Property tax relief for farmers continues moving forward, there are new developments with buffer legislation and a Vikings linebacker expressed his support for ethanol. All of that, and more, in this week’s legislative update, so let’s get right to it:
Let’s start this legislative update off the way we start most updates: With news about buffer legislation.
The House had two committee hearings on buffer legislation last week, one in the environment committee and one in the agriculture committee. The Senate environment committee is expected to hear the bill today.
Both the House and Senate version of the bill make important clarifying changes to the buffer law passed last session, including the exclusion of private ditches. The Senate version changes the timelines, the House version does not. I also expect amendments to be added that would clarify landowners could still enroll in programs like the Conservation Reserve Program.
Property tax relief in farm country continues to move forward. To keep the momentum going, please keep visiting with your legislator on this important issue. Property tax relief is the No. 1 priority for the Minnesota Corn Growers Association (MCGA) this legislative session.
Rep. Paul Marquart’s stand-alone property tax relief bill on agriculture land was heard in the House property tax committee. The bill would provide farmers with a 50 percent credit for property taxes attributable to school bonds. This provision is also included in the House tax bill still in conference committee from last session.
Sen. Greg Claussen introduced a bill with new requirements for surface or tile drainage on farmland. The bill would require anyone installing drainage to have a wetlands replacement plan, a no-loss determination or an exemption determination issued by a local government. Local government would also need to determine the adequacy of the outlet.
As the bill stands now, MCGA does not support it. It appears that some of the bill’s requirements may be duplicative and already covered under current state and/or federal laws.
Farm groups who met with Sen. Claussen about the bill suggested he take it to the drainage work group, which is used to tackling complicated drainage issues and coming up with consensus recommendations with all stakeholders. The Environment Committee offered the same the suggestion and did not take action on the bill.
Rep. Chris Swedzinski had a bill heard in the House agriculture policy committee that would create an indemnity fund in the event that a local grain elevator goes bankrupt. The fund would use an existing tax on grain bins (currently gong to the general fund) and also a new tax if the pot falls below a certain amount. It also includes a requirement to increase the grain buyer bond level.
The bill passed out of committee, but there were concerns about the bill. One of the issues raised was that there is voluntary insurance available to farmers to protect against the possibility of an elevator going bankrupt. The Minnesota Grain and Feed Association opposed the bill, other agriculture groups did not take a position, but had concerns with the approach of the bill.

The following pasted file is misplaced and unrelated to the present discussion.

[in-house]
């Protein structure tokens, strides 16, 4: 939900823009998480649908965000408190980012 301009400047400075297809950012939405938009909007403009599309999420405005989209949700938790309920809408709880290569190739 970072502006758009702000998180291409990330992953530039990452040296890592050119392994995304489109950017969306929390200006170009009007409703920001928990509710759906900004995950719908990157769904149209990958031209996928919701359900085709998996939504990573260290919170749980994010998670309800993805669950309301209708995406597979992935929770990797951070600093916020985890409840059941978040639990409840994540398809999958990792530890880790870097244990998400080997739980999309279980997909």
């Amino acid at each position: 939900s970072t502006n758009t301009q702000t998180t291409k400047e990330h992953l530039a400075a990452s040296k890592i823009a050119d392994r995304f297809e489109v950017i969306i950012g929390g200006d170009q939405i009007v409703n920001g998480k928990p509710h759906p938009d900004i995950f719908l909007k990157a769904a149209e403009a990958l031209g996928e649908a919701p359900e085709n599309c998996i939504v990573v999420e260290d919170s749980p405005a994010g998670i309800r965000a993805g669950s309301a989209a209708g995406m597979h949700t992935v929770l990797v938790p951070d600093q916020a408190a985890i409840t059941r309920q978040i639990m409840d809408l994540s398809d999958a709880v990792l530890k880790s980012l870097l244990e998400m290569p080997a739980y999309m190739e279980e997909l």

I give credit to Rep. Swedzinski and other members for attempting to develop a feasible strategy to address this complicated issue. It’s next stop in the House is the Civil Law Committee, then tax committee where the bill can receive further work. The bill was introduced last week in the Senate.
Minnesota River Congress
A bill was heard in the Senate Environment Committee that would direct the Board of Soil and Water Resources (BWSR) to develop Minnesota river basin goals and strategies for reducing sediment, flow and nutrients. A committee to advise BWSR during this process would also be set up. Members of the Minnesota River Congress would also be required to be appointed to the advisory committee.
There wasn’t a consensus in the Senate environment committee for the bill and it was laid over for now. There also isn’t a House companion bill, although one could be filed this week. There probably isn’t enough traction for the bill to pass this year, but discussions will be ongoing and MCGA will continue to monitor them closely. This issue was discussed by Minnesota Corn farmers at our pre-resolutions and resolutions sessions this winter.
Rep. Clark Johnson’s “Working Lands” bill, which was supported by MCGA, cruised through its first stops in the House and Senate.
A bill restricting ditch mowing passed the Senate Transportation committee. The bill states that a permit from MnDOT would be required to mow, hay, burn or till on a highway right of way. Road authorities would be able to mow the first 15 feet for transportation or safety purposes, but a person or road authority would only be able to mow, hay or till and entire right of way after Aug. 1 (there are a few exceptions).
MCGA opposes the bill, and continues to let lawmakers know about farmers’ concerns regarding this legislation.
Broadband received the largest investment of $100 million in Gov. Dayton’s supplemental budget released last week. A House bill calls for $35 million in new broadband grants administered through the Minnesota Department of Employment and Economic Development.
In the Senate, a bill would use $100 million from the general fund for border to border broadband grants.
Ethanol and Chad Greenway
A big thank you to MCGA President Noah Hultgren and MCGA Executive Director for participating in last week’s POET Ethanol Day at the Capitol. Here are Noah and Adam talking ethanol (and cycling) with Vikings linebacker and ethanol advocate Chad Greenway.